Obstructive Sleep Apnea (OSA)

Sleep apnea is a common disorder, affecting up to 20% of men and 9% of women. Typically occurring in people who snore, sleep apnea results from obstruction of the upper airway, most often at the base of the tongue. Sleep apnea can prevent a person from reaching deep, restorative sleep. The apneas can cause numerous arousals from sleep during the night, resulting in excessive fatigue or sleepiness during the day. Sleep apnea is associated with other health effects, such as high blood pressure and heart disease.

Obstructive Sleep Apnea as Defined by the American Sleep Apnea Association

The Greek word "apnea" literally means "without breath." There are three types of apnea: obstructive, central, and mixed; of the three, obstructive is the most common. Despite the difference in the root cause of each type, in all three, people with untreated sleep apnea stop breathing repeatedly during their sleep, sometimes hundreds of times during the night and often for a minute or longer.

Obstructive sleep apnea (OSA) is caused by a blockage of the airway, usually when the soft tissue in the rear of the throat collapses and closes during sleep. In central sleep apnea, the airway is not blocked but the brain fails to signal the muscles to breathe. Mixed apnea, as the name implies, is a combination of the two. With each apnea event, the brain briefly arouses people with sleep apnea in order for them to resume breathing, but consequently sleep is extremely fragmented and of poor quality.

Sleep apnea is very common, as common as adult diabetes, and affects more than twelve million Americans, according to the National Institutes of Health. Risk factors include being male, overweight, and over the age of forty, but sleep apnea can strike anyone at any age, even children. Yet still because of the lack of awareness by the public and healthcare professionals, the vast majority remain undiagnosed and therefore untreated, despite the fact that this serious disorder can have significant consequences.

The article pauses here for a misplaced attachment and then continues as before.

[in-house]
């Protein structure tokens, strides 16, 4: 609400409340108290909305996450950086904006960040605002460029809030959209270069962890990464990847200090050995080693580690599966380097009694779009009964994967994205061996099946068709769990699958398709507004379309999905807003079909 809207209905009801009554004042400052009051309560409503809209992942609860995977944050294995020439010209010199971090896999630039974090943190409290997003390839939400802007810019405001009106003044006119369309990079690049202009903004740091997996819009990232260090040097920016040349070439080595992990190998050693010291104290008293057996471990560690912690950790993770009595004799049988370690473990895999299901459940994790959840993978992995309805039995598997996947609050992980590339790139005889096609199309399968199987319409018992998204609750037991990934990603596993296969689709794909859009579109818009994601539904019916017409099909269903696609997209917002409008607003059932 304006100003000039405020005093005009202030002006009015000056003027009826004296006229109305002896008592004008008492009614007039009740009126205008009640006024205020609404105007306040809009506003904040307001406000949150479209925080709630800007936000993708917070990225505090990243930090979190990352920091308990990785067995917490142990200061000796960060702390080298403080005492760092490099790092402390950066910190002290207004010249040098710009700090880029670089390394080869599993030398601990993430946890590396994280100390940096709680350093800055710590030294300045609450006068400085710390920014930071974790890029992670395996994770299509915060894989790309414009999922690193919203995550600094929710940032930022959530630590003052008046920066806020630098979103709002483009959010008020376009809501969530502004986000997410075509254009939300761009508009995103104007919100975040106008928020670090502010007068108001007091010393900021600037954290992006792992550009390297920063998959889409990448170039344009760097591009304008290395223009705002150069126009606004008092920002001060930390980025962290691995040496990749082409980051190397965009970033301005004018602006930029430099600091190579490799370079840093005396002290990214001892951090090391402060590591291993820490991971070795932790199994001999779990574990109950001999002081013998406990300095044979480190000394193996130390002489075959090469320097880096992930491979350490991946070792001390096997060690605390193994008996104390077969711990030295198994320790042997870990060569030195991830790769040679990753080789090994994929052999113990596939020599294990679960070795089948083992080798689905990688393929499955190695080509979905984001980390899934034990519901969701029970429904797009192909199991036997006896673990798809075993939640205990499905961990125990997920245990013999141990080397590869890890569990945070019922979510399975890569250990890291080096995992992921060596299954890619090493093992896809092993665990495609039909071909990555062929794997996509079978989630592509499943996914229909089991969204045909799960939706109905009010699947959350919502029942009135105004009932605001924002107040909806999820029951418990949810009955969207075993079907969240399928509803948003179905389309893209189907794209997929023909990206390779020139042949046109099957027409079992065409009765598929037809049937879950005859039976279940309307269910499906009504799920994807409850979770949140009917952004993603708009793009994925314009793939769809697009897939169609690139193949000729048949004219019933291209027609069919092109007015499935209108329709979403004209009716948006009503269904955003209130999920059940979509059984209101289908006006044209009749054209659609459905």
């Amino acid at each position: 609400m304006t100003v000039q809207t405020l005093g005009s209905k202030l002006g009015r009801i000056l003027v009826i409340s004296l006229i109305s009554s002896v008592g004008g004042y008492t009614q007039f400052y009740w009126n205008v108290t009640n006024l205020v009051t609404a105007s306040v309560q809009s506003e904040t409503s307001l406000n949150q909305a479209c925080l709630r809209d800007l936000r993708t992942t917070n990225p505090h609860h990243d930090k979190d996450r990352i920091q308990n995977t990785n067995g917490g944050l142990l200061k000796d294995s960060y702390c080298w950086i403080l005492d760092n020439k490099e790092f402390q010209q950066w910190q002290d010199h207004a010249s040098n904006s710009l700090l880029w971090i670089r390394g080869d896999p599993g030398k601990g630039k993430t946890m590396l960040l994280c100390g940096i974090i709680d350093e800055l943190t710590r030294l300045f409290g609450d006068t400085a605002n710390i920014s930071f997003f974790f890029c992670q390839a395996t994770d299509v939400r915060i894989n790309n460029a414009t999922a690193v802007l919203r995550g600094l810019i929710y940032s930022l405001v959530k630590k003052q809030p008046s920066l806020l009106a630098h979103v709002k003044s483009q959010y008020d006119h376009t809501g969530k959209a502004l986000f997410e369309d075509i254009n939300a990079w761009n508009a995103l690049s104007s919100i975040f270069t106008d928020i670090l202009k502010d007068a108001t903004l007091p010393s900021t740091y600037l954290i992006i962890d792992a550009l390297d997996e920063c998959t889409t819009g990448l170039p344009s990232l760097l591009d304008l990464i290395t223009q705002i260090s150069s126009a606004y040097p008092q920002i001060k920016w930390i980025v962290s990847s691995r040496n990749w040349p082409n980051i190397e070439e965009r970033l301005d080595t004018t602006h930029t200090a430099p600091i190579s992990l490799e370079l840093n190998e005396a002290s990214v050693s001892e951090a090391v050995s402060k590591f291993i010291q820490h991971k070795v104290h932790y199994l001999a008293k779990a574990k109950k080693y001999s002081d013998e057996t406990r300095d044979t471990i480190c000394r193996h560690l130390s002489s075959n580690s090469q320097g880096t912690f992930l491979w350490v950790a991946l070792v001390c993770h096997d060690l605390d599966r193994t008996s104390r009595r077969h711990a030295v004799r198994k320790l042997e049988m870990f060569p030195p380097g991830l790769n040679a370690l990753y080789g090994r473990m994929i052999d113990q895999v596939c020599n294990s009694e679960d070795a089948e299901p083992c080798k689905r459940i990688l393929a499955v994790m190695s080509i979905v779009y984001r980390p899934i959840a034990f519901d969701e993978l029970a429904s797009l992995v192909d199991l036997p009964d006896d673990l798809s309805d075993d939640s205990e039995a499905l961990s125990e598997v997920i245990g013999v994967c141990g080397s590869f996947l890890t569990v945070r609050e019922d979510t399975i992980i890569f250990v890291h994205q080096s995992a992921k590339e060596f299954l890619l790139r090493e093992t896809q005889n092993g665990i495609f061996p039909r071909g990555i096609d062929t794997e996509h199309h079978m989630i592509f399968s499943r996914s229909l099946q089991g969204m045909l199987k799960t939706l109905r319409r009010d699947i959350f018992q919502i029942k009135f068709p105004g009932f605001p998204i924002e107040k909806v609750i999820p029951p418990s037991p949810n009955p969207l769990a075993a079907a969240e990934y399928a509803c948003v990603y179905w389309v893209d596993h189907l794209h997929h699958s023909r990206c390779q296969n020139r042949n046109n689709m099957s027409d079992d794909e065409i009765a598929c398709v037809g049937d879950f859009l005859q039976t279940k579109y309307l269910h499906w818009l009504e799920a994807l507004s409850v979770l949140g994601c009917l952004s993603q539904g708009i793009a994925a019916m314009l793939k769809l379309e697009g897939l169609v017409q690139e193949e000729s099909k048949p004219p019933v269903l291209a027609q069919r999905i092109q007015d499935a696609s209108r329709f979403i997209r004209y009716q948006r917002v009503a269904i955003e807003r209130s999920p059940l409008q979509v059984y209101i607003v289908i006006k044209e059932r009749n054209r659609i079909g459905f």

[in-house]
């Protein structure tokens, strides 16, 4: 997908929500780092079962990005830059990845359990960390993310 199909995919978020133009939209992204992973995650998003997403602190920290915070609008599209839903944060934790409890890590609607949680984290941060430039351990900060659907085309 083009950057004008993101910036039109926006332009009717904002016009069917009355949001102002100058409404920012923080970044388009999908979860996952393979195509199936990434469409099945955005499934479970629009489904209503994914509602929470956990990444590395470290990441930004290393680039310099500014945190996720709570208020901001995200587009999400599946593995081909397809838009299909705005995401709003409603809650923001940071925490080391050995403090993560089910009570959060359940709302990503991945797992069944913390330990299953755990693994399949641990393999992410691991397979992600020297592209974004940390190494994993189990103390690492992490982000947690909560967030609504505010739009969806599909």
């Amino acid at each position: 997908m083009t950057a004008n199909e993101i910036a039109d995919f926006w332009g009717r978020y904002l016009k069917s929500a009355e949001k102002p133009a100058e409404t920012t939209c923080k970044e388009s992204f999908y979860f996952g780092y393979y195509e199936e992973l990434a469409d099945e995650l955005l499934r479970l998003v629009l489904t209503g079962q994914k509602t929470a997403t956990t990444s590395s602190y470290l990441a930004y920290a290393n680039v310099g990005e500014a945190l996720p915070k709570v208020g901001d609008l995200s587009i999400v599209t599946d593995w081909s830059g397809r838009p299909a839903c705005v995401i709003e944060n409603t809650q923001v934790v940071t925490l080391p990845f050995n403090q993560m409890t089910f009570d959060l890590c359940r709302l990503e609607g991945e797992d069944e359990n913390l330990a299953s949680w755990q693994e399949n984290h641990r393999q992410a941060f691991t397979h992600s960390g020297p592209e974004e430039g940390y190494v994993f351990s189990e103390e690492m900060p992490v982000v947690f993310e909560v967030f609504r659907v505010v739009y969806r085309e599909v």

Untreated, sleep apnea can cause high blood pressure and other cardiovascular disease, memory problems, weight gain, impotency, and headaches. Moreover, untreated sleep apnea may be responsible for job impairment and motor vehicle crashes. Fortunately, sleep apnea can be diagnosed and treated. Several treatment options exist, and research into additional options continues.

Additional Information About Sleep Apnea from Wikipedia

Most people with sleep apnea have obstructive apnea, in which the person stops breathing during sleep due to airway blockage. Sufferers usually resume breathing within a few seconds, but periods of as long as sixty seconds are not uncommon in serious cases. It is more common amongst people who snore, who are obese, who consume alcohol, or who have anatomical abnormalities of the jaw. Atypical cases do occur, and the condition should not be ruled out merely because the patient does not fit the profile.

"OSA" is caused by the relaxation of the muscles in the airway during sleep. While the vast majority of people successfully maintain an open upper airway and breathe normally during sleep, a significant number of individuals are prone to severe narrowing or occlusion of the pharynx impeding breathing. As the brain senses a build-up of carbon dioxide, airway muscles are activated which open the airway, allowing breathing to resume but interrupting deep sleep.

These recurrent episodes of airway obstruction are associated with asphyxia, hypertension, depression, and daytime fatigue, since a transient interruption of the sleep cycle accompanies the restoration of airway air flow. Most sufferers are not aware of these events, and are informed of the symptoms by their sleep partner. The apneic episodes are thought to account for the clinical symptoms that arise from a particular condition, which include increased incidence of chronic hypertension, a 700% rise in road traffic accidents, excessive daytime somnolence, social and family disruption, and cardiac arrhythmias and morbidity.

Sleep Apnea Resource Links

bullet Read more about OSA at Wikipedia

bullet American Sleep Apnea Association (ASAA)

bullet American Academy of Sleep Medicine (AASM)

bullet National Sleep Foundation (NSF)

bullet National Center for Sleep Disorders Research

bullet National Heart, Lung, and Blood Institute